I connected the pump arm to the top of the valve links, so the motion is constant regardless of valve gear setting. As adjusted now, the pump delivers 1 drop of valve oil to each cylinder, every 7-8 revolutions of the drivers. Experience will tell if that is OK. Adjustment of oil delivery is very simple to do "on-the-road."

The connecting rod is 1/8" diameter, with ends turned and treaded for 4-40. Because the rod has two mild bends in it, and does the work by pulling and not pushing, this rod has all the strength required and won't collapse or bend accidentally.
I installed commercial linkages from R/C airplane control surfaces, using steel DuBro links. Makes things so much simpler.

The tubing to the steam input lines is again 1/8" copper tubing, with commercial connections as supplied on the pump. I fabricated check valves at the inputs to the locomotive steam lines. With the checks internal to the pumps, there are two checks to prevent back blow into the lubricator. I think this is very much required, as one check can fail, stopping lubrication to the cylinders, with the resulting damage to the main steam valves and pistons. Such a tiny valve, and SO important. Last month I quickly identified exactly this failure to a new live steamer, working on his newly-purchased, used Allen 4-4-0. He's back on track, literally...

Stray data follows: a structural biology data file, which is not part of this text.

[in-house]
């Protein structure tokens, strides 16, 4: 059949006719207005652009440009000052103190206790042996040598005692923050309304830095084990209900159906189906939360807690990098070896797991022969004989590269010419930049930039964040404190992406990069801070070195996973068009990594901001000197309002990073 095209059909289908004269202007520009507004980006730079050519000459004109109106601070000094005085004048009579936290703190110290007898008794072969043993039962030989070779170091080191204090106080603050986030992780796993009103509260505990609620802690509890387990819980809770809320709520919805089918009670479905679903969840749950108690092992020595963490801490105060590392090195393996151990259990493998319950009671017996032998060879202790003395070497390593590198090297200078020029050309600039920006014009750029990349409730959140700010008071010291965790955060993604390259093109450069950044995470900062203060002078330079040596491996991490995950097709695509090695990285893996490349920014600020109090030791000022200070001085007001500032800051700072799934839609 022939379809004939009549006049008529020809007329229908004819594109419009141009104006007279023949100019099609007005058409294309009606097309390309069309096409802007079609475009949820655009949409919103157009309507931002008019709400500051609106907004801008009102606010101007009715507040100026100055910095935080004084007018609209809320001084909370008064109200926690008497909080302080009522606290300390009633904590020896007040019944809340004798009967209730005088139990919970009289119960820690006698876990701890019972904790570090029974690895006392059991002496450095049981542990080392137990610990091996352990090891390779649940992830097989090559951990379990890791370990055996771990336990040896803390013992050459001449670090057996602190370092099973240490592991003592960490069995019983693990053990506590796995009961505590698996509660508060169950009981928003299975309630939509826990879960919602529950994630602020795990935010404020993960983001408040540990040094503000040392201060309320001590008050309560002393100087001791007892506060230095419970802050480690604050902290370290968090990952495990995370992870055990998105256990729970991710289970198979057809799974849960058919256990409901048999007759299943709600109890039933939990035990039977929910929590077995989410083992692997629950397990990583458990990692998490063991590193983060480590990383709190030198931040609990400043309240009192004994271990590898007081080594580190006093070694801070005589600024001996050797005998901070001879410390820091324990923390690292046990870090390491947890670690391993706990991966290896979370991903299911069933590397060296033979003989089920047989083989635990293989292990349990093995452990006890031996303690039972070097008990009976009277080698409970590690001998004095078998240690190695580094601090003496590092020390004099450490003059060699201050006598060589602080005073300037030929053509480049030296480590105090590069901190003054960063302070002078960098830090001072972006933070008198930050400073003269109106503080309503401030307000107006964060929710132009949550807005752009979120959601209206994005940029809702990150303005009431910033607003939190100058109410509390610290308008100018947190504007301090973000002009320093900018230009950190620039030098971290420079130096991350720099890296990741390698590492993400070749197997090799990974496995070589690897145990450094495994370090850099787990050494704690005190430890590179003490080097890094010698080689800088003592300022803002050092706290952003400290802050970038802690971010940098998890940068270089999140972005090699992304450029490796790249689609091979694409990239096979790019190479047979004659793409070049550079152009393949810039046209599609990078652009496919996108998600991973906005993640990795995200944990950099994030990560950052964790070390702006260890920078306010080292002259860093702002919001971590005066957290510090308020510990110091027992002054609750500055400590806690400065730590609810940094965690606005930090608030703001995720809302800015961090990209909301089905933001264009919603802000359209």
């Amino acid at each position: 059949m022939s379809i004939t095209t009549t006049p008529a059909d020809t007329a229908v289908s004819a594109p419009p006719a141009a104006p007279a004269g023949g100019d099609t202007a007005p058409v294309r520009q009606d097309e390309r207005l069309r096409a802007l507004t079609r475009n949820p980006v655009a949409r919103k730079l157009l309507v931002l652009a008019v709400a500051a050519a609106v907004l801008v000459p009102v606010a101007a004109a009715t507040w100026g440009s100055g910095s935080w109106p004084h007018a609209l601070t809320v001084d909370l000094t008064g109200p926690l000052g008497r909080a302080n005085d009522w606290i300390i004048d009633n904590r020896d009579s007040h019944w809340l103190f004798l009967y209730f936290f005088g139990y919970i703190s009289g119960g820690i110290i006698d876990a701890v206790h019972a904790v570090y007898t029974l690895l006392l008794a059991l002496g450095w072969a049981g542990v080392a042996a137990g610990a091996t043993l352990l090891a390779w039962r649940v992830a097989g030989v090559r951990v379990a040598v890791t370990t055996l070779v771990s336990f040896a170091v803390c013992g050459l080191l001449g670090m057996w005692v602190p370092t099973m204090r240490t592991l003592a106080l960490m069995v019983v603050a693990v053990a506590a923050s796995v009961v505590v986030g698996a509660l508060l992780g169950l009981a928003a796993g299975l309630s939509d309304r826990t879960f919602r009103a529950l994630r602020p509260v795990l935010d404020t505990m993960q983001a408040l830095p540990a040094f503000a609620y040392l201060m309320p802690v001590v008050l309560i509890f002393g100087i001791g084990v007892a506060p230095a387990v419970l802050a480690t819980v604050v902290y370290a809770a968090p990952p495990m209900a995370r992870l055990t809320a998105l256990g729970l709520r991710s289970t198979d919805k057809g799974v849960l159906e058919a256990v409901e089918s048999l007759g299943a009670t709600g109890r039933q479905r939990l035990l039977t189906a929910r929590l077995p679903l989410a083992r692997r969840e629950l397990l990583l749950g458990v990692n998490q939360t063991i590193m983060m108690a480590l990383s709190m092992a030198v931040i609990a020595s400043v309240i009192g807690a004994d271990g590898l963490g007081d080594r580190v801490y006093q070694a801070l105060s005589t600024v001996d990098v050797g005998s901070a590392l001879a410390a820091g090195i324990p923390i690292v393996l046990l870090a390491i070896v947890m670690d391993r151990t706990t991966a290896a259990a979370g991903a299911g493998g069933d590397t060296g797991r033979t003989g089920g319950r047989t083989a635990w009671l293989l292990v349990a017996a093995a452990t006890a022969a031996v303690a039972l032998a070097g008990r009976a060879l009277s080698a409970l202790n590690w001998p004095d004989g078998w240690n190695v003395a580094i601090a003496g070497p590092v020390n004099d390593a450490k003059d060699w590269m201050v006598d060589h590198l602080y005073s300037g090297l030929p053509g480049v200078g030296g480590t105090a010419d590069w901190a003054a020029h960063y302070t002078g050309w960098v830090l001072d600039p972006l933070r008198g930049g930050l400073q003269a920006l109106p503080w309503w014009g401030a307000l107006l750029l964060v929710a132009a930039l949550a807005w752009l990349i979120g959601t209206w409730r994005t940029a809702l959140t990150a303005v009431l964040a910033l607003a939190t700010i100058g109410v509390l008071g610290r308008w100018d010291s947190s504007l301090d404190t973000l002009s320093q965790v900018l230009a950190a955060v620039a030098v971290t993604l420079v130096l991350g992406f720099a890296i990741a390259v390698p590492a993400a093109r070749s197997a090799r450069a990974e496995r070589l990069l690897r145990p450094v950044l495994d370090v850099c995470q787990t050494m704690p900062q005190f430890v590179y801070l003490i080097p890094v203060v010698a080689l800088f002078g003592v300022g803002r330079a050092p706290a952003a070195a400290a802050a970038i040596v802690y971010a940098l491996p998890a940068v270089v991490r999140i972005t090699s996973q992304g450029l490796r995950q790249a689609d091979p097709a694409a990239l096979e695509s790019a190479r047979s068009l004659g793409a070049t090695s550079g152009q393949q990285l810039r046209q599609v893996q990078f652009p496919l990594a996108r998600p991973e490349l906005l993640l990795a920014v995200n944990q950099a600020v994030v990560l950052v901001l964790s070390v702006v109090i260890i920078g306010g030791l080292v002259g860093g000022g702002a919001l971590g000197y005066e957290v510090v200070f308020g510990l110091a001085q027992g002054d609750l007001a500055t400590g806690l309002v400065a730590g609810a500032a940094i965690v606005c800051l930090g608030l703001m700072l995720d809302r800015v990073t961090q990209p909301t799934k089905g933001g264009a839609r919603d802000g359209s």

Let me know what other systems you'd like to see photos of.
Education on demand, online!
~RN

Re: 90-Ton 2-8-2 Build, 1.5"/ft. Scale, 7.5" Gauge

Posted: Thu May 17, 2018 12:59 pm
by NP317
Yesterday was the First Steam Test, after ten interrupted years of building.
It's ALIVE!

And I have a list of nagging stuff to fix, of course.
Biggest issue is the water glass seems unable to read to the top. With the boiler completely full for the hydro test, the glass had air in the top 1/4" Not good.
So I will re-think the plumbing, and I ask This Community for ideas on cause and solution.
Second issue is to machine a new burner jet with smaller hole. A simple job. The propane fire was too yellow, and not blue. Made some haze out the stack.
But the burner is HOT and makes steam quickly! It will be easy to fire this locomotive.

Otherwise, I'm REALLY pleased with the nearly-finished locomotive.
'Still have two running boards and the cab to fabricate, and install some cosmetic plumbing. No boredom...
~RN
Mikado First Steam1 sml.jpg

Re: 90-Ton 2-8-2 Build, 1.5"/ft. Scale, 7.5" Gauge

Posted: Thu May 17, 2018 1:26 pm
by Asteamhead
Hello Russ,
Your engine looks fine with all those useful details! Should be a pleasure to it's engineer.
Maybe the reason of trapped air in the water glass is it's height above top of the boiler? Should not happen when under steam yet.
Installing double checks in the oil feeds sounds so right! I did the same with all the oil feeds to avoid cocking the oil pumps at slow, hard starts.
Good luck and keep us informed, please!

Asteamhead